Old St Paul's Cathedral

Old St Paul's Cathedral

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Old St Paul's Cathedral

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Old St Paul's Cathedral is a name used to refer to the medieval cathedral of the City of London which until 1666 stood on the site of the present St Paul's Cathedral. Built between 1087 and 1314 and dedicated to St Paul, the cathedral was the fourth church on the site at Ludgate Hill. Work began during the reign of William the Conqueror following a devastating fire in 1087 which destroyed much of the city. Work took over 200 years, and construction was delayed by another fire in 1135. The church was consecrated in 1240 and enlarged again in 1256 and the early 14th century. At its completion in the middle of the 14th century, the cathedral was one of the longest churches in the world, had one of the tallest spires and some of the finest stained glass.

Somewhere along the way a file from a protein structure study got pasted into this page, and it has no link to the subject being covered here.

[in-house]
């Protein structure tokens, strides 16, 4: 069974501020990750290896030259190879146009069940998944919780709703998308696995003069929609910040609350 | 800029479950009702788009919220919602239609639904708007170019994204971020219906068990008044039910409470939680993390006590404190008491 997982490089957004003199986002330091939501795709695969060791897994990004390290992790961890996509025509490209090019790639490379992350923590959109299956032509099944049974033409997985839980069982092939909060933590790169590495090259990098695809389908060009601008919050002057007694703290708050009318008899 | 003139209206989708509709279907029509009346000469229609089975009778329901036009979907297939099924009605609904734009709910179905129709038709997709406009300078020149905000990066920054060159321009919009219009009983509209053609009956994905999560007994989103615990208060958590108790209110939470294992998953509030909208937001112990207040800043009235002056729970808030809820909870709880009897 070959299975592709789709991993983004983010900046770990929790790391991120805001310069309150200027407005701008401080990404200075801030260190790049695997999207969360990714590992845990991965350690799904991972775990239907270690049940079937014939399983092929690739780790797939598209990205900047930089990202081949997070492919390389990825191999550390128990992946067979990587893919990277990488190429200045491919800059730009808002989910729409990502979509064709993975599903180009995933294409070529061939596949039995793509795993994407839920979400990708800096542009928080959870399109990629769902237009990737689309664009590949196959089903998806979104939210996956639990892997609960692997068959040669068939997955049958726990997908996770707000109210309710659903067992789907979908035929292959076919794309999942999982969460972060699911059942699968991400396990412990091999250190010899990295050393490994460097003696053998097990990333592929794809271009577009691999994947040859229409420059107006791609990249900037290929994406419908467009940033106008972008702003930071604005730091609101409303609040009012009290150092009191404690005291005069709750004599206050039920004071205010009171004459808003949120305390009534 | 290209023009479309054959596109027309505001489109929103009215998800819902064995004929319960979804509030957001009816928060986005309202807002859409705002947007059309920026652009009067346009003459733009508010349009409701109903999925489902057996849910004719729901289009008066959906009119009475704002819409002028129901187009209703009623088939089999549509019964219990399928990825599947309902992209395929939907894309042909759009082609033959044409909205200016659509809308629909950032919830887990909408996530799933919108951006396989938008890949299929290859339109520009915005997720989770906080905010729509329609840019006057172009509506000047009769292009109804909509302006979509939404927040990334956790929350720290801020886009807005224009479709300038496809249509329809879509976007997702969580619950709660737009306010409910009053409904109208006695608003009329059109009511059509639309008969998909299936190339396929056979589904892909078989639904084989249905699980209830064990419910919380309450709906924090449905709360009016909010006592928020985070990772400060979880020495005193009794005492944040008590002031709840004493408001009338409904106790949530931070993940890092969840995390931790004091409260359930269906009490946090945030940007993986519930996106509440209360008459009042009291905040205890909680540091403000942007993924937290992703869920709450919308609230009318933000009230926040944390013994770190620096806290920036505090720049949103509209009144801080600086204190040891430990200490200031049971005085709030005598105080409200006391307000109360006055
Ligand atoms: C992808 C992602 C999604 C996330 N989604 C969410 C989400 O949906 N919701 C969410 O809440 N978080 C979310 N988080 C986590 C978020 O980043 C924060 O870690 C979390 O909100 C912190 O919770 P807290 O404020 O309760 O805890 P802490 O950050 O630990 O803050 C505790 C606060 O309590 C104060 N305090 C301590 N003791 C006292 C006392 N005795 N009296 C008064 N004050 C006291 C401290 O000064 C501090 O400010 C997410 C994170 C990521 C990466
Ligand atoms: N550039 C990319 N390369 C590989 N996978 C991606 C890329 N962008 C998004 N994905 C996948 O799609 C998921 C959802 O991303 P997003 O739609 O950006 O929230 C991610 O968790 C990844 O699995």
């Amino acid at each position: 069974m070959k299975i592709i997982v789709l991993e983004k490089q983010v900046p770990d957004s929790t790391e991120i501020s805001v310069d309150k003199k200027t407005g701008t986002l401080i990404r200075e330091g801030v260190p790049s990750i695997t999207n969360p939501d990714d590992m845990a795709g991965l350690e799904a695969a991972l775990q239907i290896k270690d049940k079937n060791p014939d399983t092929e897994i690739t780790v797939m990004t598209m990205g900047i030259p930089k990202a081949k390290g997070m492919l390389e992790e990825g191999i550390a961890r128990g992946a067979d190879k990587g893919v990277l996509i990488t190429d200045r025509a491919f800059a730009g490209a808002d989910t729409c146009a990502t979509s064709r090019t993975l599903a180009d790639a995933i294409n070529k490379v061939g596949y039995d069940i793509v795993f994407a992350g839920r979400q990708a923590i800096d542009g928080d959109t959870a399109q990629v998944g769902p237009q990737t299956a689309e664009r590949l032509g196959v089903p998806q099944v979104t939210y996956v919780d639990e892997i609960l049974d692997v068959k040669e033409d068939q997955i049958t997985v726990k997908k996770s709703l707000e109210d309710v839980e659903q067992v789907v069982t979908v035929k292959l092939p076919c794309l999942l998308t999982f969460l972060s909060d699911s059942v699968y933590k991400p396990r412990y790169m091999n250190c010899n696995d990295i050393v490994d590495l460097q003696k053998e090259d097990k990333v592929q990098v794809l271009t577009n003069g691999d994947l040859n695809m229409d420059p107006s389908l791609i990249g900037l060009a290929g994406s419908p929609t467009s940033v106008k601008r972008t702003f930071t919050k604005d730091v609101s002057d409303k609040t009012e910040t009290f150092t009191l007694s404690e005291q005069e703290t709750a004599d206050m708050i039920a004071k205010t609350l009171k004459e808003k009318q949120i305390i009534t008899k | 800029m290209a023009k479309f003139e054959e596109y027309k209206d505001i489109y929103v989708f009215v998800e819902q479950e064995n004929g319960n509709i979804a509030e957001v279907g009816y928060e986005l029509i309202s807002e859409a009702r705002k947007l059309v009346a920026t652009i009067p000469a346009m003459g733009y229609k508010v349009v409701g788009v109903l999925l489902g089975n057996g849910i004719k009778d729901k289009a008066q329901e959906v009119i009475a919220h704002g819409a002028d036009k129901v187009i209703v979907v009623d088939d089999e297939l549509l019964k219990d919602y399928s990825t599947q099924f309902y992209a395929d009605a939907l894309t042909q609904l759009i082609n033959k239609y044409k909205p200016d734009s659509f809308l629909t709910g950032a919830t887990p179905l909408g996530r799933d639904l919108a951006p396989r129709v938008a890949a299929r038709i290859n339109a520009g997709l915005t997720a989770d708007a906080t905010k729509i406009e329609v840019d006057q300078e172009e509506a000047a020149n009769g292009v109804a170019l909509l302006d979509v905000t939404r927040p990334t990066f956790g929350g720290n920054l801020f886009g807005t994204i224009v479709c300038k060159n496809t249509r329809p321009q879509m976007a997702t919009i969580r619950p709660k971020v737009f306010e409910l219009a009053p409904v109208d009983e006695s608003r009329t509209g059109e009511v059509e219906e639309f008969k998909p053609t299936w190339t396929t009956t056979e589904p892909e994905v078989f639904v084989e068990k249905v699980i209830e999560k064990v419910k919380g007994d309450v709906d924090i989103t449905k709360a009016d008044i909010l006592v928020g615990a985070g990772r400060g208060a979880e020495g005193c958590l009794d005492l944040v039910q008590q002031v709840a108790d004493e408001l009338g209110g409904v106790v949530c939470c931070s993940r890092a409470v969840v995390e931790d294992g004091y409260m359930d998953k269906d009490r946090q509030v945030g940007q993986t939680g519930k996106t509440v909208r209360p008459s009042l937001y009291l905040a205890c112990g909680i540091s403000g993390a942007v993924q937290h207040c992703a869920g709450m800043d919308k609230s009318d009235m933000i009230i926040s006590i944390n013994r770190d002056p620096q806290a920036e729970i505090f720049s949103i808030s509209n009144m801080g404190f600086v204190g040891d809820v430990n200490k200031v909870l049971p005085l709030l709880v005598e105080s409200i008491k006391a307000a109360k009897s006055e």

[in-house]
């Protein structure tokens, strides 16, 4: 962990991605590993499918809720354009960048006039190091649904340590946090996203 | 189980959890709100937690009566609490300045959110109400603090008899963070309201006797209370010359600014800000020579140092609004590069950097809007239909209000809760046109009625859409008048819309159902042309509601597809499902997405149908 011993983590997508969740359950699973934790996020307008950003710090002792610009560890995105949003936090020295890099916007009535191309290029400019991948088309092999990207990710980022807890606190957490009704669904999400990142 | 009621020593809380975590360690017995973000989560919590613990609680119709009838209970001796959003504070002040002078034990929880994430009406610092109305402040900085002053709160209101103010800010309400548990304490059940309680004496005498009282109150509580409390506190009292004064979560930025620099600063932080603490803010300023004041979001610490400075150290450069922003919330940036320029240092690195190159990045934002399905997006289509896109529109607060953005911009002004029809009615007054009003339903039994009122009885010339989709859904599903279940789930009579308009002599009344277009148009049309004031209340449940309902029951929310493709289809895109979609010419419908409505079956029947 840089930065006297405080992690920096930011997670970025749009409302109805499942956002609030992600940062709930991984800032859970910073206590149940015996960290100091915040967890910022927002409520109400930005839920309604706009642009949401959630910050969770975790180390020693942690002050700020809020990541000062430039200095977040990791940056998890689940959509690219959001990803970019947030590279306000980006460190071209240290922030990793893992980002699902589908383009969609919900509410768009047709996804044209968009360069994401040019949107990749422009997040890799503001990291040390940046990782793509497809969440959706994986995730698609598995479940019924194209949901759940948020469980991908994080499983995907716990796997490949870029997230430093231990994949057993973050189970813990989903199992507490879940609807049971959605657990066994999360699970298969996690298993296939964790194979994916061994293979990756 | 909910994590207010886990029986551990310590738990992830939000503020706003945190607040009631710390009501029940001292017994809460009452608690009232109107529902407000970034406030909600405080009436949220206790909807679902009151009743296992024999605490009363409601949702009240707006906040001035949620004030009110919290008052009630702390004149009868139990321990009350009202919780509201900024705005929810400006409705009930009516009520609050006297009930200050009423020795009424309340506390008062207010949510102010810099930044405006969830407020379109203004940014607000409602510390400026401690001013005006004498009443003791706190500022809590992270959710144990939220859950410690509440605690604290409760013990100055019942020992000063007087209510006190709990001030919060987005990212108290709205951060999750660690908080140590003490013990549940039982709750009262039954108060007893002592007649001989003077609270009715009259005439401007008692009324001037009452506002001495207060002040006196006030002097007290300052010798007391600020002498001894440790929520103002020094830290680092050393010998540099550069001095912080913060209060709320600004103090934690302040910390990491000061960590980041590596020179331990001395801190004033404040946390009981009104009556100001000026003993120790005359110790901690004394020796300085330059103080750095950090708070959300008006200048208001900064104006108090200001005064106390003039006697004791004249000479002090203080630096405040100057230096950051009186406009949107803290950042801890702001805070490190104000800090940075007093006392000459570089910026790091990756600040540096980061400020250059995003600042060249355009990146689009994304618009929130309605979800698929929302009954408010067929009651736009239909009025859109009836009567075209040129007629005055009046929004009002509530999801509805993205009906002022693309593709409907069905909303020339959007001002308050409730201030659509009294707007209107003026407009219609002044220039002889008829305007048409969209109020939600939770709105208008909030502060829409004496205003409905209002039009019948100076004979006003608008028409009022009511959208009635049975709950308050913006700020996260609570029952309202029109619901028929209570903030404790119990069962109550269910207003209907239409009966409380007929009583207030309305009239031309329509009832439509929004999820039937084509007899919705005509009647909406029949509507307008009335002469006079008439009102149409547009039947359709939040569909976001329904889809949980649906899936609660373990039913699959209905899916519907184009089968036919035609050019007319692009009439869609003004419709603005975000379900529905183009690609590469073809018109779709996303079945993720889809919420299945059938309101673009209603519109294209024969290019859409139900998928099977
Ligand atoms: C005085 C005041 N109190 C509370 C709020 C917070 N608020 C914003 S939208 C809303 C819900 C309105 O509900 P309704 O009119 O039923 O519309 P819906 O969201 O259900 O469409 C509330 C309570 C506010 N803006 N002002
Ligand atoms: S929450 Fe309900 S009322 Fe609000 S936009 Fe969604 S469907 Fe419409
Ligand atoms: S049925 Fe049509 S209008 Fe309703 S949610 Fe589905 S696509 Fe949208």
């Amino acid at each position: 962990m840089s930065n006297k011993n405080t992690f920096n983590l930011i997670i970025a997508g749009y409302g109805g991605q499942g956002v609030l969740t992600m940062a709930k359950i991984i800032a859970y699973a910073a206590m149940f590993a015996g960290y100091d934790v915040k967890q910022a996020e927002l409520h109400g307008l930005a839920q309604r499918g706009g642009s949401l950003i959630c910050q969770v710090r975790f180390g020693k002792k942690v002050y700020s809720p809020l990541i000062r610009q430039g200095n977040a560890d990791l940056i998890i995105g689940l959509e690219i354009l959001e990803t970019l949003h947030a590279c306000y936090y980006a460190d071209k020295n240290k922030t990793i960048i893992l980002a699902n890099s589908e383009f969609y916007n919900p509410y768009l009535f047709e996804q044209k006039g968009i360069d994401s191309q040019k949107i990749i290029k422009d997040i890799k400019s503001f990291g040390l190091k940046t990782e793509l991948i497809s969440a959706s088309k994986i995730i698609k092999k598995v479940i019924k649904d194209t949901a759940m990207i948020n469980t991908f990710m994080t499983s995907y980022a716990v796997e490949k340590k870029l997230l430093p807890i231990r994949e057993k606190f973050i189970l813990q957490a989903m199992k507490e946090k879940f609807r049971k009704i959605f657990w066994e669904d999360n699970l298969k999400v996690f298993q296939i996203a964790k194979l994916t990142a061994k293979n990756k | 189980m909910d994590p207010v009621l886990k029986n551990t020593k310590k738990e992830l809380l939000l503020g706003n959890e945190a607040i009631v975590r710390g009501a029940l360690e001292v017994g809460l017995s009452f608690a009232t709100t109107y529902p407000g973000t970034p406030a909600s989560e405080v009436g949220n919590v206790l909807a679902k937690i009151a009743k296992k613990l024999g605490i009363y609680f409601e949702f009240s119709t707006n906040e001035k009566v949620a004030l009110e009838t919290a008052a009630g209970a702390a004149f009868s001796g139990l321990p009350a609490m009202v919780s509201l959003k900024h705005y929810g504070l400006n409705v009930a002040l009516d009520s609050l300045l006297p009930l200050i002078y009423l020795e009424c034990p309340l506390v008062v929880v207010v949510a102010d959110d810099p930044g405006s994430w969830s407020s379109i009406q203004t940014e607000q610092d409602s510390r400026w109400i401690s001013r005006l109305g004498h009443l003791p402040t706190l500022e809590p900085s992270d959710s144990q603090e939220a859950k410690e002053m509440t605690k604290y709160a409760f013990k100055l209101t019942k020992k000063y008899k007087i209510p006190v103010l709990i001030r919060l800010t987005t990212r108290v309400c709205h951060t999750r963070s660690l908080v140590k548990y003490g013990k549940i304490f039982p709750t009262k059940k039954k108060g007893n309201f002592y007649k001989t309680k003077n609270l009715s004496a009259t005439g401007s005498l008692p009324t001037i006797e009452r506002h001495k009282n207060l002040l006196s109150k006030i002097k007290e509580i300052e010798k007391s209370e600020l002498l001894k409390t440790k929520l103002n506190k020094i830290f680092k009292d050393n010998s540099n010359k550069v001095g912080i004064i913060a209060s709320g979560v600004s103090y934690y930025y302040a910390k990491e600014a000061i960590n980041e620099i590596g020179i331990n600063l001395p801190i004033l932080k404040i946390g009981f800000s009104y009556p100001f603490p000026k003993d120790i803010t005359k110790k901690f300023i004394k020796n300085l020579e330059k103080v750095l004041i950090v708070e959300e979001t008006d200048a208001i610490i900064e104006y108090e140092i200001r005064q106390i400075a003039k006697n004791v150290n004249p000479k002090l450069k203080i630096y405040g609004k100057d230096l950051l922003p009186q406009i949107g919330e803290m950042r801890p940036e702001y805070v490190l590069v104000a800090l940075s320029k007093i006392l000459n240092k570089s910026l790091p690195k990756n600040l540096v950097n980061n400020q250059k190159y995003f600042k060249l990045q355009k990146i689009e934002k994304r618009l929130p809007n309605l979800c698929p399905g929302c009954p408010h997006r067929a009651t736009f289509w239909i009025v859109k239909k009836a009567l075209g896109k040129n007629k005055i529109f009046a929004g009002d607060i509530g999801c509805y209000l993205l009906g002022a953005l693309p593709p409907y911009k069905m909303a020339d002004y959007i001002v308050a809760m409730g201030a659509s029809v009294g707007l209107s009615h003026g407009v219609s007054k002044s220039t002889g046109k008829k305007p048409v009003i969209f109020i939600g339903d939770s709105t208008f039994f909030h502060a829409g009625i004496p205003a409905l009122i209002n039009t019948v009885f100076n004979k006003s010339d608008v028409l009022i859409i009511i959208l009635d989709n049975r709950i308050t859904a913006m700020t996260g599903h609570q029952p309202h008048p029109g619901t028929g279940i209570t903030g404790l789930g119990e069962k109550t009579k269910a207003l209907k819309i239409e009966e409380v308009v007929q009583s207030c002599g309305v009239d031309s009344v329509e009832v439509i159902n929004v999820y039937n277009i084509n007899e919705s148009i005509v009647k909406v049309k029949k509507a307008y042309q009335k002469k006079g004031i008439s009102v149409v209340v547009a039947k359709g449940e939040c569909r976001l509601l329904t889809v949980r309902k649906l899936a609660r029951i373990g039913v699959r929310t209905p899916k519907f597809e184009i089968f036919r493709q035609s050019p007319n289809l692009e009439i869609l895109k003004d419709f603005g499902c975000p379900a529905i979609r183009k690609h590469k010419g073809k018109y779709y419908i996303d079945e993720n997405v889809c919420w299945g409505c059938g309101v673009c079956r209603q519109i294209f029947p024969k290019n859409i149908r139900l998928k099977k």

The presence of the shrine of St Erkenwald made the cathedral a pilgrimage site during the Medieval period. In addition to serving as the seat of the Diocese of London, the building developed a reputation as a hub of the City of London, with the nave aisle, "Paul's walk", known as a centre for business and the London grapevine. Following the Reformation, the open air pulpit in the churchyard, St Paul's Cross, became the stage for radical evangelical preaching and Protestant bookselling.

Already severely in decline by the 17th century, restoration work by Inigo Jones in the 1620s was halted by the English Civil War. Sir......
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